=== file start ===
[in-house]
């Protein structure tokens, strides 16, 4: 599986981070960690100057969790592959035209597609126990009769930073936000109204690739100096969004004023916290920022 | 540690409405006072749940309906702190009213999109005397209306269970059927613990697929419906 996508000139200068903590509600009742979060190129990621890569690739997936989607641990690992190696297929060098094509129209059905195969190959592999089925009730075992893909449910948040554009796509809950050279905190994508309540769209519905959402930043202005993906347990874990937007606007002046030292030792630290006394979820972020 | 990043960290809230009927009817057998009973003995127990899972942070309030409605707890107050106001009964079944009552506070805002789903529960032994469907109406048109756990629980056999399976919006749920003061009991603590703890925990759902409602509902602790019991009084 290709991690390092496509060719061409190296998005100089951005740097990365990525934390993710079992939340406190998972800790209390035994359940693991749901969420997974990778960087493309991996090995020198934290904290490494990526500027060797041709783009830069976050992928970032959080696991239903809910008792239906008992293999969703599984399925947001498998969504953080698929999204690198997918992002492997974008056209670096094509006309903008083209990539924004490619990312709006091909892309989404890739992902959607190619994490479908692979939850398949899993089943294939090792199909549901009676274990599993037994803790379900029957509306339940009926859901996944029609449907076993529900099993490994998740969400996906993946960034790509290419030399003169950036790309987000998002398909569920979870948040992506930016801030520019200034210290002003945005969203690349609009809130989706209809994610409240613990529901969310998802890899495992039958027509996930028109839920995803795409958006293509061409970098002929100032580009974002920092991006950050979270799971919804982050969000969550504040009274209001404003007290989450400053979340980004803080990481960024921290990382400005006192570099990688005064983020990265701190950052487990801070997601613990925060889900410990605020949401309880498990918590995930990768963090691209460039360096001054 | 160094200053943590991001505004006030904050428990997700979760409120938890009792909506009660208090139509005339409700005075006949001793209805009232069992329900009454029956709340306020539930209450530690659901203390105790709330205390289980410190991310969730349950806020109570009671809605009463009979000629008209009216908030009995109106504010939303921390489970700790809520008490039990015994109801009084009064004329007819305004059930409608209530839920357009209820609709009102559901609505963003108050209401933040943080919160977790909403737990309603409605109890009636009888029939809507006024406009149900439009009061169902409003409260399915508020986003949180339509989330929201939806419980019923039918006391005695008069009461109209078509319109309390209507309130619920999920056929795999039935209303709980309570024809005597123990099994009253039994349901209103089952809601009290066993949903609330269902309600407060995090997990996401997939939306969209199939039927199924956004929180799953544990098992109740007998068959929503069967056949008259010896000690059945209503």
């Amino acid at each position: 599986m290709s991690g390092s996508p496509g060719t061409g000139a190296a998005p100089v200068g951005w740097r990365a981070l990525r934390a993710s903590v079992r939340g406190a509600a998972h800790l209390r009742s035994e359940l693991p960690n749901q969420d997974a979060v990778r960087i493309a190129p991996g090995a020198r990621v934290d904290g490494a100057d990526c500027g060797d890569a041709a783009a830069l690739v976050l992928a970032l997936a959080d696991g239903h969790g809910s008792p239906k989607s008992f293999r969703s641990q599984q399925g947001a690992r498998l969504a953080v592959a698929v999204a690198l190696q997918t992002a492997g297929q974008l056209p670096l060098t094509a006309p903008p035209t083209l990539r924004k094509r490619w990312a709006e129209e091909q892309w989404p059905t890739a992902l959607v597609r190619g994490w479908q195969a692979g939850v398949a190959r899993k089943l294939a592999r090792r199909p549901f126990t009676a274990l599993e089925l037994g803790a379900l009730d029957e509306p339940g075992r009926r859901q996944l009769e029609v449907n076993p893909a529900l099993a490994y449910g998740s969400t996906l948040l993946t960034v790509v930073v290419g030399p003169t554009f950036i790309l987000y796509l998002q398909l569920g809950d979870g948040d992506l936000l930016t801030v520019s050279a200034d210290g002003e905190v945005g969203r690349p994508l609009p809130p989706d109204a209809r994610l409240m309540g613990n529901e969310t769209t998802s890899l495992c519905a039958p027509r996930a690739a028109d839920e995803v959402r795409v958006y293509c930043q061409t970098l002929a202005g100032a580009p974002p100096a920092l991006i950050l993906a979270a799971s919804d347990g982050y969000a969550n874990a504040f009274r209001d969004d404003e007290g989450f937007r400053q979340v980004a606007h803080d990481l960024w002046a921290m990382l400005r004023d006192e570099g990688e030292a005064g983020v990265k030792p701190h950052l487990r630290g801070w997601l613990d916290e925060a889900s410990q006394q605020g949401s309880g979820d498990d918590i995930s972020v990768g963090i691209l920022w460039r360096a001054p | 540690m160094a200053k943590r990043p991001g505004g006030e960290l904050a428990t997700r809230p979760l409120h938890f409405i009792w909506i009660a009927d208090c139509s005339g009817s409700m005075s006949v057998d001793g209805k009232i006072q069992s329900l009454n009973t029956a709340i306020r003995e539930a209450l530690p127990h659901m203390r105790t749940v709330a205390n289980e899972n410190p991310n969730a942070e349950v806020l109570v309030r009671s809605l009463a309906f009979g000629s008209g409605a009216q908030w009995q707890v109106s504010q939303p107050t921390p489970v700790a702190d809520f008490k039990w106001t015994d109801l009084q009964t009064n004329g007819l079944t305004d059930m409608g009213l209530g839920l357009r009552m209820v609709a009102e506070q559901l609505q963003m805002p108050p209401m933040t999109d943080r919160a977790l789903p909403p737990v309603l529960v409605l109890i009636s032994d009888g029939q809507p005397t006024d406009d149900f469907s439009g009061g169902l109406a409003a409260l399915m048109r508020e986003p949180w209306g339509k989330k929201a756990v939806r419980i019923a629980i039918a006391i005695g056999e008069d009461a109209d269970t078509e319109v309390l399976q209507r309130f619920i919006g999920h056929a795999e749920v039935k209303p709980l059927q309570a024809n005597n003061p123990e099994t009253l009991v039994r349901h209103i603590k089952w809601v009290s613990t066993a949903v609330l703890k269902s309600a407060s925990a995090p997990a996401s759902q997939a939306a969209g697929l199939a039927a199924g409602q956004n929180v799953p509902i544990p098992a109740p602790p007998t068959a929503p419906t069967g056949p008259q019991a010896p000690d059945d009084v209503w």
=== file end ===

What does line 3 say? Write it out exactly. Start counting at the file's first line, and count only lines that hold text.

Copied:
């Amino acid at each position: 599986m290709s991690g390092s996508p496509g060719t061409g000139a190296a998005p100089v200068g951005w740097r990365a981070l990525r934390a993710s903590v079992r939340g406190a509600a998972h800790l209390r009742s035994e359940l693991p960690n749901q969420d997974a979060v990778r960087i493309a190129p991996g090995a020198r990621v934290d904290g490494a100057d990526c500027g060797d890569a041709a783009a830069l690739v976050l992928a970032l997936a959080d696991g239903h969790g809910s008792p239906k989607s008992f293999r969703s641990q599984q399925g947001a690992r498998l969504a953080v592959a698929v999204a690198l190696q997918t992002a492997g297929q974008l056209p670096l060098t094509a006309p903008p035209t083209l990539r924004k094509r490619w990312a709006e129209e091909q892309w989404p059905t890739a992902l959607v597609r190619g994490w479908q195969a692979g939850v398949a190959r899993k089943l294939a592999r090792r199909p549901f126990t009676a274990l599993e089925l037994g803790a379900l009730d029957e509306p339940g075992r009926r859901q996944l009769e029609v449907n076993p893909a529900l099993a490994y449910g998740s969400t996906l948040l993946t960034v790509v930073v290419g030399p003169t554009f950036i790309l987000y796509l998002q398909l569920g809950d979870g948040d992506l936000l930016t801030v520019s050279a200034d210290g002003e905190v945005g969203r690349p994508l609009p809130p989706d109204a209809r994610l409240m309540g613990n529901e969310t769209t998802s890899l495992c519905a039958p027509r996930a690739a028109d839920e995803v959402r795409v958006y293509c930043q061409t970098l002929a202005g100032a580009p974002p100096a920092l991006i950050l993906a979270a799971s919804d347990g982050y969000a969550n874990a504040f009274r209001d969004d404003e007290g989450f937007r400053q979340v980004a606007h803080d990481l960024w002046a921290m990382l400005r004023d006192e570099g990688e030292a005064g983020v990265k030792p701190h950052l487990r630290g801070w997601l613990d916290e925060a889900s410990q006394q605020g949401s309880g979820d498990d918590i995930s972020v990768g963090i691209l920022w460039r360096a001054p | 540690m160094a200053k943590r990043p991001g505004g006030e960290l904050a428990t997700r809230p979760l409120h938890f409405i009792w909506i009660a009927d208090c139509s005339g009817s409700m005075s006949v057998d001793g209805k009232i006072q069992s329900l009454n009973t029956a709340i306020r003995e539930a209450l530690p127990h659901m203390r105790t749940v709330a205390n289980e899972n410190p991310n969730a942070e349950v806020l109570v309030r009671s809605l009463a309906f009979g000629s008209g409605a009216q908030w009995q707890v109106s504010q939303p107050t921390p489970v700790a702190d809520f008490k039990w106001t015994d109801l009084q009964t009064n004329g007819l079944t305004d059930m409608g009213l209530g839920l357009r009552m209820v609709a009102e506070q559901l609505q963003m805002p108050p209401m933040t999109d943080r919160a977790l789903p909403p737990v309603l529960v409605l109890i009636s032994d009888g029939q809507p005397t006024d406009d149900f469907s439009g009061g169902l109406a409003a409260l399915m048109r508020e986003p949180w209306g339509k989330k929201a756990v939806r419980i019923a629980i039918a006391i005695g056999e008069d009461a109209d269970t078509e319109v309390l399976q209507r309130f619920i919006g999920h056929a795999e749920v039935k209303p709980l059927q309570a024809n005597n003061p123990e099994t009253l009991v039994r349901h209103i603590k089952w809601v009290s613990t066993a949903v609330l703890k269902s309600a407060s925990a995090p997990a996401s759902q997939a939306a969209g697929l199939a039927a199924g409602q956004n929180v799953p509902i544990p098992a109740p602790p007998t068959a929503p419906t069967g056949p008259q019991a010896p000690d059945d009084v209503w």